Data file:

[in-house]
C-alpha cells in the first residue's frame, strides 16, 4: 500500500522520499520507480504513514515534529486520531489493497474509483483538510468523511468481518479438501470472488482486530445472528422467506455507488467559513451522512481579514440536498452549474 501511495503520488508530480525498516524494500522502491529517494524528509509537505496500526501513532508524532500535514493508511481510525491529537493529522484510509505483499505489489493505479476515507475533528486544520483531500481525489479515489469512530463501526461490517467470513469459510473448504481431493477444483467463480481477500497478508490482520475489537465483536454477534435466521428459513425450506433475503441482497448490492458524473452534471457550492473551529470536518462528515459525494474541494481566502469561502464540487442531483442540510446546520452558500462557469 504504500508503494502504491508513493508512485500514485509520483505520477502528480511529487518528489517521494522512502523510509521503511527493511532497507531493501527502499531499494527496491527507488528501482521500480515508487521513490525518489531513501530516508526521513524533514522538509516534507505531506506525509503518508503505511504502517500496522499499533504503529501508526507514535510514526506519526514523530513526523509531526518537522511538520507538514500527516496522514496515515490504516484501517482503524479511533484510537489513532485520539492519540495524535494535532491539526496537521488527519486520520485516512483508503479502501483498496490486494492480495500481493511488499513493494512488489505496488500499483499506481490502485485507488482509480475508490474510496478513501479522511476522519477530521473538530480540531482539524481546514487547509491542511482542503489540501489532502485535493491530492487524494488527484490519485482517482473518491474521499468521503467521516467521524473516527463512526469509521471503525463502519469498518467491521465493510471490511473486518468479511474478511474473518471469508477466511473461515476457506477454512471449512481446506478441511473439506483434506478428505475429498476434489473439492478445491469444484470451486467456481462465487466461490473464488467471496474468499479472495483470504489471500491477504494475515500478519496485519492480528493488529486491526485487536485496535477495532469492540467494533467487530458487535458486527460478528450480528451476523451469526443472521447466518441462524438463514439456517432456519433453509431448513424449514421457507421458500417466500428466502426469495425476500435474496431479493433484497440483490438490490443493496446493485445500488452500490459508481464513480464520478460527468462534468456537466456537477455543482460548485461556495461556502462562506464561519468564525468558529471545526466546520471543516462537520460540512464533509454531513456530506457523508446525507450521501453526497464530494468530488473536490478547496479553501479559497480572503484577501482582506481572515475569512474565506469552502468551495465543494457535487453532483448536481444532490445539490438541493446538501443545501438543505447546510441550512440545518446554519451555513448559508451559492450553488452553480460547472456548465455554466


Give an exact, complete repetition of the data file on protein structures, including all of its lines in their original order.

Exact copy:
[in-house]
C-alpha cells in the first residue's frame, strides 16, 4: 500500500522520499520507480504513514515534529486520531489493497474509483483538510468523511468481518479438501470472488482486530445472528422467506455507488467559513451522512481579514440536498452549474 501511495503520488508530480525498516524494500522502491529517494524528509509537505496500526501513532508524532500535514493508511481510525491529537493529522484510509505483499505489489493505479476515507475533528486544520483531500481525489479515489469512530463501526461490517467470513469459510473448504481431493477444483467463480481477500497478508490482520475489537465483536454477534435466521428459513425450506433475503441482497448490492458524473452534471457550492473551529470536518462528515459525494474541494481566502469561502464540487442531483442540510446546520452558500462557469 504504500508503494502504491508513493508512485500514485509520483505520477502528480511529487518528489517521494522512502523510509521503511527493511532497507531493501527502499531499494527496491527507488528501482521500480515508487521513490525518489531513501530516508526521513524533514522538509516534507505531506506525509503518508503505511504502517500496522499499533504503529501508526507514535510514526506519526514523530513526523509531526518537522511538520507538514500527516496522514496515515490504516484501517482503524479511533484510537489513532485520539492519540495524535494535532491539526496537521488527519486520520485516512483508503479502501483498496490486494492480495500481493511488499513493494512488489505496488500499483499506481490502485485507488482509480475508490474510496478513501479522511476522519477530521473538530480540531482539524481546514487547509491542511482542503489540501489532502485535493491530492487524494488527484490519485482517482473518491474521499468521503467521516467521524473516527463512526469509521471503525463502519469498518467491521465493510471490511473486518468479511474478511474473518471469508477466511473461515476457506477454512471449512481446506478441511473439506483434506478428505475429498476434489473439492478445491469444484470451486467456481462465487466461490473464488467471496474468499479472495483470504489471500491477504494475515500478519496485519492480528493488529486491526485487536485496535477495532469492540467494533467487530458487535458486527460478528450480528451476523451469526443472521447466518441462524438463514439456517432456519433453509431448513424449514421457507421458500417466500428466502426469495425476500435474496431479493433484497440483490438490490443493496446493485445500488452500490459508481464513480464520478460527468462534468456537466456537477455543482460548485461556495461556502462562506464561519468564525468558529471545526466546520471543516462537520460540512464533509454531513456530506457523508446525507450521501453526497464530494468530488473536490478547496479553501479559497480572503484577501482582506481572515475569512474565506469552502468551495465543494457535487453532483448536481444532490445539490438541493446538501443545501438543505447546510441550512440545518446554519451555513448559508451559492450553488452553480460547472456548465455554466